Right from the start, Paper Girls came with a pedigree. Written by Brian K. Vaughan (Y: The Last Man, Saga) and illustrated by Cliff Chiang (Wonder Woman, Human Target) the sci-fi adventure series about a group of time-traveling teens took the comic world by storm when it debuted in 2015. It won the prestigious Eisner Award for Best New Series, received critical acclaim, and grew a considerable fanbase over its four-year, 30-issue run.

I believe it was the beloved bard William Shakespeare who said that “all great stories must receive a television adaptation.” The bigwigs at Amazon Studios certainly took note, bringing the sci-fi mystery comic book series Paper Girls from the page to the small screen this summer.

Paper Girls debuted with an eight-episode first season last Friday on Prime Video. For those who aren’t sure if they want to marathon this Stranger Things-esque series—you should, by the way—here’s everything you need to know going into this eagerly anticipated adaptation.

Paper Girls is a teenage time-travel story with a twist

In the early hours of the morning on Nov. 1, 1988, four 12-year-old girls—Erin, Mac, KJ, and Tiffany—cycle through their small fictional suburb of Stony Stream, Ohio, delivering newspapers. With plenty of creeps still roaming the quiet streets, the girls decide to complete their routes as a group. That leads them to uncover something beyond their wildest dreams. Their sleepy town abruptly becomes a dimensional battleground, placing these four girls in the center of two factions of time travelers. This group of unwitting preteens just may hold the key to solving this endless war.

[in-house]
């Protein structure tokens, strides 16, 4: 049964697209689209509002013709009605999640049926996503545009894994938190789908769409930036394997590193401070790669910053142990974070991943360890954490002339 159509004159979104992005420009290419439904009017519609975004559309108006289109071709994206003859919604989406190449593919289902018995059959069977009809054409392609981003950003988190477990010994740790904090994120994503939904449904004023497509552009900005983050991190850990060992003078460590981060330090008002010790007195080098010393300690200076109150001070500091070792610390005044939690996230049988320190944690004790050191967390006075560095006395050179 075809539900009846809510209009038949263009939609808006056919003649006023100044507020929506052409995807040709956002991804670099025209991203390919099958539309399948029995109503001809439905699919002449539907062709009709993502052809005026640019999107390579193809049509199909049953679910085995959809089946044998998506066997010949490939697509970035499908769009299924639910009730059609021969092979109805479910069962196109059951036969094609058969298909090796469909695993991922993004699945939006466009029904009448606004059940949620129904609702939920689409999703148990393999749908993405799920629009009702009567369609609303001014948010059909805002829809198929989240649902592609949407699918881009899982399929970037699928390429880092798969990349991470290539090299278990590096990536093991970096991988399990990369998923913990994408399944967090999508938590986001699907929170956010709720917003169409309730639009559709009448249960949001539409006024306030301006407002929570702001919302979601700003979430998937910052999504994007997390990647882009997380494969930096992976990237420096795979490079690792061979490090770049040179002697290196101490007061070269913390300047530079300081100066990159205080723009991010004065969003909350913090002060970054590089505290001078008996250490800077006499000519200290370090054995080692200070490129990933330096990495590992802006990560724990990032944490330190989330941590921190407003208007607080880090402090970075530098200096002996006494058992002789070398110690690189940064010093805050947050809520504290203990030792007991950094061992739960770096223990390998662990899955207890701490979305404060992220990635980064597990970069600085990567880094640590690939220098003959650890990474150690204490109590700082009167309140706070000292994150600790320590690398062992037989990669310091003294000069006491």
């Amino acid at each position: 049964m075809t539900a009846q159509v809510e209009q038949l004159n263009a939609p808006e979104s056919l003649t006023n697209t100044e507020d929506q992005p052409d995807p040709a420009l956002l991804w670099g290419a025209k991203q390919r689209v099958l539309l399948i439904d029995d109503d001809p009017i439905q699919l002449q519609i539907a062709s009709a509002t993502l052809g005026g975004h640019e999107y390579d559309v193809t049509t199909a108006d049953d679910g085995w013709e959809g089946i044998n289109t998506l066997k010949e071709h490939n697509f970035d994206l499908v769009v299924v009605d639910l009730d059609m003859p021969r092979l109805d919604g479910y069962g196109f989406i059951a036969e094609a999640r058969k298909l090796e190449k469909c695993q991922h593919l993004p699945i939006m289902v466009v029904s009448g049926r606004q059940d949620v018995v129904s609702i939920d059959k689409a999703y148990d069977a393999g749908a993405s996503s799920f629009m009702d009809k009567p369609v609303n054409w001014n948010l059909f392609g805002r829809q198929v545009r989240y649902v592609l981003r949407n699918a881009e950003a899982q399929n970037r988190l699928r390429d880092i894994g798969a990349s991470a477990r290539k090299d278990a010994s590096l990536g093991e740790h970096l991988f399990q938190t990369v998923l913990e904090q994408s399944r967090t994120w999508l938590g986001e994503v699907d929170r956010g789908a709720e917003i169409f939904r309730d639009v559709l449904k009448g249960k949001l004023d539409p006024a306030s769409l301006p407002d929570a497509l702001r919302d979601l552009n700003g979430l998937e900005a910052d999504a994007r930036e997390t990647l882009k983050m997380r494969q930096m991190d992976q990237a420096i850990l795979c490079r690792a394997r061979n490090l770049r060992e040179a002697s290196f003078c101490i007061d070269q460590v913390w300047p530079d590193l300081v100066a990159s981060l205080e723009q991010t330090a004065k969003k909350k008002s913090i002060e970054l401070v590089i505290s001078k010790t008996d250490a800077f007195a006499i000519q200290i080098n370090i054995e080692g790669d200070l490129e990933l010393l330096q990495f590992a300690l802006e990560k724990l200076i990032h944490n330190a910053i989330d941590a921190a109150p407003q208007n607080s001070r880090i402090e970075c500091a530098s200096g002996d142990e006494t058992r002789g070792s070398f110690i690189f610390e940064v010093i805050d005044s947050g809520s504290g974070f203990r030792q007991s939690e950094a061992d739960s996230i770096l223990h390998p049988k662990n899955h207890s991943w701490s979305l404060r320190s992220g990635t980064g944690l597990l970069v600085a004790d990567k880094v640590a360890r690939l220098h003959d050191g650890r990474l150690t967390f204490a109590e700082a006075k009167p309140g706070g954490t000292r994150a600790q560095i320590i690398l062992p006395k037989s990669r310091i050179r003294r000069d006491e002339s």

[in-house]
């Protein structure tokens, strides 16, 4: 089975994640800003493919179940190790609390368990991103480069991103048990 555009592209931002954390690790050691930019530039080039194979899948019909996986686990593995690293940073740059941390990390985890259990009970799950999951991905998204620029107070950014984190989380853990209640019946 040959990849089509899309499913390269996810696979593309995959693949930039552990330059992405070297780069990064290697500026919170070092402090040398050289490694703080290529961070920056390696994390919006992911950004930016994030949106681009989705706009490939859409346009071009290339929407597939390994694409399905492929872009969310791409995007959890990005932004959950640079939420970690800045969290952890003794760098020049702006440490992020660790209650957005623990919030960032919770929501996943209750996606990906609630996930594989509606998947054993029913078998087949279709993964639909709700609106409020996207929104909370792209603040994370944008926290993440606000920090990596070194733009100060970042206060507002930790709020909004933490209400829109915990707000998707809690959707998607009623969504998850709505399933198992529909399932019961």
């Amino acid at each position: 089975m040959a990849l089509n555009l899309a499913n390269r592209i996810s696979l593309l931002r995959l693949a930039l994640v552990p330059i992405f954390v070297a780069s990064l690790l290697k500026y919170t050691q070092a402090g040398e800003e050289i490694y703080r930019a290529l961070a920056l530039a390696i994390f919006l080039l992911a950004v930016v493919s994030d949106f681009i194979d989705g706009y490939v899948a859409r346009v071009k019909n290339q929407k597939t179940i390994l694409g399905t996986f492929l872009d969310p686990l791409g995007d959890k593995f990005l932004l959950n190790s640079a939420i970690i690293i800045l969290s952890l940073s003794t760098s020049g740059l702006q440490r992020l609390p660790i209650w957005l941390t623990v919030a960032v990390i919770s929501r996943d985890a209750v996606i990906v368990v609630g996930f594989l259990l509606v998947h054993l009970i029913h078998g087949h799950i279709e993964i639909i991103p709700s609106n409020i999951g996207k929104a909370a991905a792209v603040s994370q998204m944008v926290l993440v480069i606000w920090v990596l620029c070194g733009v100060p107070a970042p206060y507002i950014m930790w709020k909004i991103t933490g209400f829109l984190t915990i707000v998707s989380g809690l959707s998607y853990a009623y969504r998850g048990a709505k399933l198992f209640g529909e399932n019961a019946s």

The pacing of Paper Girls is thrillingly relentless, refusing to let the reader catch their breath as it dives into a vast, complicated, and unique story. The series is equally invested in the complexities and ethics of time travel as it is in discovering friendships, coming to terms with your own future, and what it would be like to meet yourself in the future, discovering your childhood aspirations are unfulfilled ambitions.

The characters are as good as the story

It’s easy for a comic as high-concept as Paper Girls to lose its characters in the shuffle. But what makes the series incredibly special is that our four protagonists—Erin, Mac, KJ, and Tiffany—are never overshadowed. Their needs, goals, and desires are always at the center of the story, which helps things stay the course and makes things easy to follow even when the story is doing the absolute most.

Vaughan’s story never loses sight of its four unique protagonists, and it’s actually rather miraculous that a male writer wrote such an intimate and compelling story about female characters. In a 2016 interview with Slate, Vaughan talked about choosing teen girls as the heroes of his newest series.

“I’ve always enjoyed writing female characters, but sometimes it feels like even when they’re protagonists, they’re still defined by their relationships with male characters,” he said. “I wanted to write about girls who could just be characters on their own, who weren’t defined by their interactions with men.”